What might have been. Rapid Transit in Philadelphia.

Tag: Philadelphia Rapid Transit

Timeline of Philadelphia Transit Lines

About a week ago, I came across a reddit post displaying the timeline of Washington DC’s Metro development. Needless to say, I set out to create a similar graphic for Philadelphia.

The Philadelphia Rapid Transit Timeline spans 145 years, three transit authority eras and four lines that qualify as rapid transit. The majority of development happened prior to World War II with 54 stations being opened before 1940. Since then, another 27 stations have opened, the majority of them being related to PATCO.

No station has opened since the Broad Street Spur’s Chinatown Station replaced Vine Street in construction necessitated by the building of the Commuter Rail tunnel in the 1980s.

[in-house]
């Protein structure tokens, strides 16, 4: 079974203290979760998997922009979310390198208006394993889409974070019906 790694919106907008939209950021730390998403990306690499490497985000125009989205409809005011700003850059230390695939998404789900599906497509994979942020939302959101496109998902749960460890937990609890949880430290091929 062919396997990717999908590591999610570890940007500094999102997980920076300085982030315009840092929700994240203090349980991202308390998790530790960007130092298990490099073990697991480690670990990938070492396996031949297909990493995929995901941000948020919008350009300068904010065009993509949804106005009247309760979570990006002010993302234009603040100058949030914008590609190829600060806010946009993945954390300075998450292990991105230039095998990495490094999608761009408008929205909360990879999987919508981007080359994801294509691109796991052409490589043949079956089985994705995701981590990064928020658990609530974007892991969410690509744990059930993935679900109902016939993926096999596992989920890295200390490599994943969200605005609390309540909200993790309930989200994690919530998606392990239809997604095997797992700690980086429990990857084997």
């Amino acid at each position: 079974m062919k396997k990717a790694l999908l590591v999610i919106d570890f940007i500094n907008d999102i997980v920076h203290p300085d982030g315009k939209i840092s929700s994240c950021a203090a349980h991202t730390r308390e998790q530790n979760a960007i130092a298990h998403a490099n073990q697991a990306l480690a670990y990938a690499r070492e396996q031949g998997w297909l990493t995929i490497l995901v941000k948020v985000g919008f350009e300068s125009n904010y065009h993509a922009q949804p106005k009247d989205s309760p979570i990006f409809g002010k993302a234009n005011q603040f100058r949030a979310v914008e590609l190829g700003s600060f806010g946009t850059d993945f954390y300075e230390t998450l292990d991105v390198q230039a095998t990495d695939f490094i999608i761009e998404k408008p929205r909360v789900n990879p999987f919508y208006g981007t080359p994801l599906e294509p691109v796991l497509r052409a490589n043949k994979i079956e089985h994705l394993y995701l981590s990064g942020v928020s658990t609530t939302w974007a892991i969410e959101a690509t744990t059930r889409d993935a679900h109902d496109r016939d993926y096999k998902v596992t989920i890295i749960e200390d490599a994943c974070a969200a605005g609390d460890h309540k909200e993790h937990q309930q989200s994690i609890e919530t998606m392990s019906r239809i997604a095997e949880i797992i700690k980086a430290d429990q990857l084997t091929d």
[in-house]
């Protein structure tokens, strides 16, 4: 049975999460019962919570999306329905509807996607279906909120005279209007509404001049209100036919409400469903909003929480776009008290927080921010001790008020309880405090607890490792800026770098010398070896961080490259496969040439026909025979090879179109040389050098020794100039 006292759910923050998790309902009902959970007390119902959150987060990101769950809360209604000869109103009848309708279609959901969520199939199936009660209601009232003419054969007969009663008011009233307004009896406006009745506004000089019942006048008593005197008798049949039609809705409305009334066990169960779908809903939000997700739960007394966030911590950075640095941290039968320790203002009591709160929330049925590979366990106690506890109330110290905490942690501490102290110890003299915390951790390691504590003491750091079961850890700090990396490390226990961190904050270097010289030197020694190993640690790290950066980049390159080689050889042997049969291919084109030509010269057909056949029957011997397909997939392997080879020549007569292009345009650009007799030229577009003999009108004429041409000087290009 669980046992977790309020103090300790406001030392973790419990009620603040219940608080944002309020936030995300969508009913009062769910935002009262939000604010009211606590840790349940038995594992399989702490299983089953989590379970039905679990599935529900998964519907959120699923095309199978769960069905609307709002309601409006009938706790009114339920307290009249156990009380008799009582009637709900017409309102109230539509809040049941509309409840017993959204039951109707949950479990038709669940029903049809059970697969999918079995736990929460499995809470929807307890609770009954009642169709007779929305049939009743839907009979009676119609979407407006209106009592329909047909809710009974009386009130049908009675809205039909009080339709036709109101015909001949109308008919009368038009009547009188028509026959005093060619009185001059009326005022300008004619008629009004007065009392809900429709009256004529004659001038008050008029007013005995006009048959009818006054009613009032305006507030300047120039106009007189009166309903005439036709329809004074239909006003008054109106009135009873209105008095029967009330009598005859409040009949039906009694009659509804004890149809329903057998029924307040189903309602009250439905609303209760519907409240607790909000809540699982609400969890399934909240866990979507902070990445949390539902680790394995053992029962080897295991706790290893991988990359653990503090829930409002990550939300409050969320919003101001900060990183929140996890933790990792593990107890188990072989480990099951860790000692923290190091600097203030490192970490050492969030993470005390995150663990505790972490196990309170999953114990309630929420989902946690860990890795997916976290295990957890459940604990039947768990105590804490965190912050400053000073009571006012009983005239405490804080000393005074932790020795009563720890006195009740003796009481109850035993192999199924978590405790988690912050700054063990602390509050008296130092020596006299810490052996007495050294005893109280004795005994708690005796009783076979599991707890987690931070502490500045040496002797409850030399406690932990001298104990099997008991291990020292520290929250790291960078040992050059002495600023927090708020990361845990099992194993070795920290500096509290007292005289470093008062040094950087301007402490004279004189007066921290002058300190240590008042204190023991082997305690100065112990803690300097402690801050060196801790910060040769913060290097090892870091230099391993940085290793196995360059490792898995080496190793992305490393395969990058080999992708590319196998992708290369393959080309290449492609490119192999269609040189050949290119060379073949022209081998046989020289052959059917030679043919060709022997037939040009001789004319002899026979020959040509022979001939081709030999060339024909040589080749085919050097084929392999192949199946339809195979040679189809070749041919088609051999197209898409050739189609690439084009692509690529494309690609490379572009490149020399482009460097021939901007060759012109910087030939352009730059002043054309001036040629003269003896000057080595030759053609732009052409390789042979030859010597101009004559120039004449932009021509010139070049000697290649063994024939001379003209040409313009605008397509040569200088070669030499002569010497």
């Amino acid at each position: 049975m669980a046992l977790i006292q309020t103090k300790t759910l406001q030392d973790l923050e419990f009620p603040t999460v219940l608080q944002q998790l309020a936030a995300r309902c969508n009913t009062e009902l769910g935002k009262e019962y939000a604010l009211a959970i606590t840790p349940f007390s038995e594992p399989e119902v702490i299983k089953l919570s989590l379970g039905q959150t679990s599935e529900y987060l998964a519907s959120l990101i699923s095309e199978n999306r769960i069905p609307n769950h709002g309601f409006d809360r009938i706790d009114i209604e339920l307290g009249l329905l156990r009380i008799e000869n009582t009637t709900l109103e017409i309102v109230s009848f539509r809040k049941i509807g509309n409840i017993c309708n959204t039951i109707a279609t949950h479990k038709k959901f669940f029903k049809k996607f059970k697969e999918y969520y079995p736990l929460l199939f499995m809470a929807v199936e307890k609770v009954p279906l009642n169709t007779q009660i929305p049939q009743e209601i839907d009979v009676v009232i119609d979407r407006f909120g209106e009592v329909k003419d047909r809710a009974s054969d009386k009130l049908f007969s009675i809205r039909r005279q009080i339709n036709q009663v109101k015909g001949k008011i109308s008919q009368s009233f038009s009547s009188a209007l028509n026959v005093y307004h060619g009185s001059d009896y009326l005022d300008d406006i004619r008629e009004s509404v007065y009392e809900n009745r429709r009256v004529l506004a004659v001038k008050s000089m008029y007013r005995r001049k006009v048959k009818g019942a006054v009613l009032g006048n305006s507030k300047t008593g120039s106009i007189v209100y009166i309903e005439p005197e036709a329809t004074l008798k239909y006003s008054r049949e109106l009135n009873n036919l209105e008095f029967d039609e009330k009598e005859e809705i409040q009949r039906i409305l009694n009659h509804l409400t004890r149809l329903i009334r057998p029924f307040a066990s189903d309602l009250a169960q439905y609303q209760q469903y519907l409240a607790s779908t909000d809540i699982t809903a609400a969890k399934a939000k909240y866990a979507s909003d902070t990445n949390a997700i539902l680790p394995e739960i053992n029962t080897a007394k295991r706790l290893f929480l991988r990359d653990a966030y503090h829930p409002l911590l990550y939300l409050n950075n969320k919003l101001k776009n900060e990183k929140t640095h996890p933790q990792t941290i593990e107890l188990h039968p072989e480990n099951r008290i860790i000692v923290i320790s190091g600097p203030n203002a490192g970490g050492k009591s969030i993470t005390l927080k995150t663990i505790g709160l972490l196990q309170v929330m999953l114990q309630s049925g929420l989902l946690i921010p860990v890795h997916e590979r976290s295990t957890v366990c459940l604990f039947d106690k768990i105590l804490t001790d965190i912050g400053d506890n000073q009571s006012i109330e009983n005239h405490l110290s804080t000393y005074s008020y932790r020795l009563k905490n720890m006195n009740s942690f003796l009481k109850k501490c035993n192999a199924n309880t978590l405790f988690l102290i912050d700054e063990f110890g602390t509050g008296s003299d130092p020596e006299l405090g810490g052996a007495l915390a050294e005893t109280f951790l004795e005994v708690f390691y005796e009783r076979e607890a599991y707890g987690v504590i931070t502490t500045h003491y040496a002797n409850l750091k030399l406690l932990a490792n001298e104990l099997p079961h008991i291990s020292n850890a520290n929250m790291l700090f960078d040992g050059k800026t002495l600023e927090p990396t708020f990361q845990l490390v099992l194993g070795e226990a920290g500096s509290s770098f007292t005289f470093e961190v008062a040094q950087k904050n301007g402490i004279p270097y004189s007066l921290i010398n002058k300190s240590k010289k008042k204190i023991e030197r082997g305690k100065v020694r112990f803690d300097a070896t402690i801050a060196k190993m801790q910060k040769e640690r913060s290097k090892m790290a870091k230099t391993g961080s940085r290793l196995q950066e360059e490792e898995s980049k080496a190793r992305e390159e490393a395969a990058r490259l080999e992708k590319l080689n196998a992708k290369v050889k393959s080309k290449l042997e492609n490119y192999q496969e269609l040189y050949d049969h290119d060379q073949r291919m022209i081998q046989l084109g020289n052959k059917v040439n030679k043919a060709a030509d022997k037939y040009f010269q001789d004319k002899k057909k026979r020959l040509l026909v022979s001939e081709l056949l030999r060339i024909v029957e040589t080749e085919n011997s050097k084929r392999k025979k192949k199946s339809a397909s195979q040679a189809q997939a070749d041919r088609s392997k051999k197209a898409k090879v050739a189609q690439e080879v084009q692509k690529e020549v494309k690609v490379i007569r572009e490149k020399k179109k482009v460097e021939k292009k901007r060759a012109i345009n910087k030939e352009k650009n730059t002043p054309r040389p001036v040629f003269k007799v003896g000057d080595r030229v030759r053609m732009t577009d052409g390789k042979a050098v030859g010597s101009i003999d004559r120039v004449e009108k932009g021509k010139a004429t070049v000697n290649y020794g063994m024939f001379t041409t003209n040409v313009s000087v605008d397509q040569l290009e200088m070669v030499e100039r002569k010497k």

Philadelphia’s Transit Plan vision for 2045 does include several projects that have been added to the timeline as proposals. Only the reopening of the Franklin Square station on the PATCO line seems guaranteed at this point.

Check out the timeline, and of course, let me know if you have any corrections or comments.

The 1901 Rapid Transit Charters of Philadelphia

In 1901, the Pennsylvania state legislature passed laws legalizing the formation of companies in Philadelphia for the construction and operation of elevated and underground railroads. The charters provided six subway and elevated lines in the city of Philadelphia. In total, 112 miles of elevated and subway track were approved. At the time the franchises and construction was approved, it was imagined that rapid transit would be a purely private endeavor.
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